This paper was submitted for publication 11/22/05 and is copyright to Brian K. Willard © 2005.
Published here June 2006.

Abstract | Introduction | What is Project Management | Project Creation
Project Success - As Commonly Measured | Project Success - A Different View
Project Success and Failures | Project Success - New Metrics and Measurements

Project Success - New Metrics and Measurements

While not suggesting that project managers should "throw the baby out with the bathwater" and eliminate traditional PM metrics, it does become obvious that additional metrics and measurements need to be added to the project managers' toolbox. Hence, project justification should be expanded and refined. Simply looking at the ROI for project justification is also shortsighted and usually incorrect. Metrics should be identified as to how an implementation will benefit the core business directives or mission statement and consequently how success of the project will actually be measured once implemented. Just as important, when will the measurements be taken?

I suggest that at the very beginning of a project, organizations, vendors and project managers should spend adequate time defining metrics, monitoring techniques and timetables that relate to the categories and possible metrics shown in Figure 2.



Project Management   

Project Time
Project Cost
Project accuracy (specifications met)
Change requests
Safety (if applicable)

Project Success

Benefit(s) to the organization
Stakeholder satisfaction
Users satisfaction
Number of issues recorded since implementation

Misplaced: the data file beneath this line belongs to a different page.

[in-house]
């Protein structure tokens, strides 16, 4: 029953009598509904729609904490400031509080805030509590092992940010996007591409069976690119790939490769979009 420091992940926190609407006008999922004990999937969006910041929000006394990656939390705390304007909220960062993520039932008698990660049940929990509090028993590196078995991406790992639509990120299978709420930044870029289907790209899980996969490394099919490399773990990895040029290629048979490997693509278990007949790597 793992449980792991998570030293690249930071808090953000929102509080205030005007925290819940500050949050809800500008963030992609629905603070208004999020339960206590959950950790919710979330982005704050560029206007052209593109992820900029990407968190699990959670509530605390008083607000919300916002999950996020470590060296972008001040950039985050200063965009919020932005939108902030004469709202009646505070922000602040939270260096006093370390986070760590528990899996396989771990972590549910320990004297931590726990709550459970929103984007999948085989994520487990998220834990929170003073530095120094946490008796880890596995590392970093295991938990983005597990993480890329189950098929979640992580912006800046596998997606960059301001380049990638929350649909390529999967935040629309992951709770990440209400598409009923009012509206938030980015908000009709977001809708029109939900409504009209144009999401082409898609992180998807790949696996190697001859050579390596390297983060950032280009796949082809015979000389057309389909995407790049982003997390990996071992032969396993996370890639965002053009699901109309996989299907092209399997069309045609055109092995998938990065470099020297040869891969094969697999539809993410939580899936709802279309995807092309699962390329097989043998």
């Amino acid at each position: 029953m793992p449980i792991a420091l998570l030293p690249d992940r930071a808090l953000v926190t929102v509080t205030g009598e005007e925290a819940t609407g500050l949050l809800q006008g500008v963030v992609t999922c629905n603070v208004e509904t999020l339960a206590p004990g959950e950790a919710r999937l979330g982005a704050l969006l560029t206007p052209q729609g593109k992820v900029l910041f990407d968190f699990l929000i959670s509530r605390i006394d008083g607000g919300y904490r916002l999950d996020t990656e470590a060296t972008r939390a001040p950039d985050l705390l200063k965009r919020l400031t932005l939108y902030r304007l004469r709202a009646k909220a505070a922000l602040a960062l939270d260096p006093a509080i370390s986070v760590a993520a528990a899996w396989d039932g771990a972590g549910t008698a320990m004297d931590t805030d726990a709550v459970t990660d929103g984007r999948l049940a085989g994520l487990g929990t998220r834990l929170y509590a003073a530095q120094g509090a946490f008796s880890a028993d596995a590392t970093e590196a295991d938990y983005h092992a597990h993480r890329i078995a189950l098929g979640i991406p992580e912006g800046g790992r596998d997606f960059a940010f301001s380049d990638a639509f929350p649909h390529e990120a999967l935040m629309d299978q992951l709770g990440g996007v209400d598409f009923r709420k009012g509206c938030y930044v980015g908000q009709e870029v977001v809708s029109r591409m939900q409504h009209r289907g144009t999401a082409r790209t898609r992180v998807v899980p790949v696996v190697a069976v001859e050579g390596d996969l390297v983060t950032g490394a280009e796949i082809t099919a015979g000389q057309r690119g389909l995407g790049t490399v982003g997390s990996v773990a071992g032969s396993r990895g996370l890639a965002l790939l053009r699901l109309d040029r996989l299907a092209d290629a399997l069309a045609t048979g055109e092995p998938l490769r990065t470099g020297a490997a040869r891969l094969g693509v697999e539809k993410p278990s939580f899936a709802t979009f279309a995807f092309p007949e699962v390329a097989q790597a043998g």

Ease of use/quantity of use
Happiness/willingness of end users
Solved problem(s) project was intended to solve
Un-intentional improvement/complication to processes/procedures

Business Success

Cost savings/cost reductions
ROI (Return on Investment)
Return on expectations
Competitive advantage
Improved operating efficiencies
Opportunities in the future
Expanding or improving core competency
Enhance productivity
Reducing paperwork
Reducing manual processes
Real time processing/real time reports
Increased accuracy / quality improvements
Customer service improvements
Resource management improvements
Support business growth
Building external linkages
Increased flexibility

Figure 2: Table of project elements and suggested metrics[30],[31],[32],[33]

Many project managers do not conduct a post implementation review that is essential for establishing the overall success, failures, challenges and lessons learned. For those who do, it is usually within a month or two of completion of the project and usually focuses on the traditional metrics, success/failures and how the project team did in performing the project implementation. However, for many projects, including IT projects, this may be insufficient time to get a clear picture of the project's business success or failure.

To illustrate how time plays a part in reflecting holistic project success/failure metrics, consider the track record of the Empire State building (ESB).

"The building was the brain-child of John J. Raskob, the vice-president of General Motors, who wanted this new building to exceed the height of the rival car manufacturer's Chrysler Building, still under construction when the plans were released on August 29, 1929. The program given to the architects called for a tight schedule of completion one and a half years after the start of the project."[34]
"The Empire State Building in New York City was completed '[in] One year and 45 days... (ahead of schedule); Cost $40,948,900 (including land). The Building Alone [cost] $24,718,000 (the onset of the depression halved the anticipate cost of the building.)'"[35]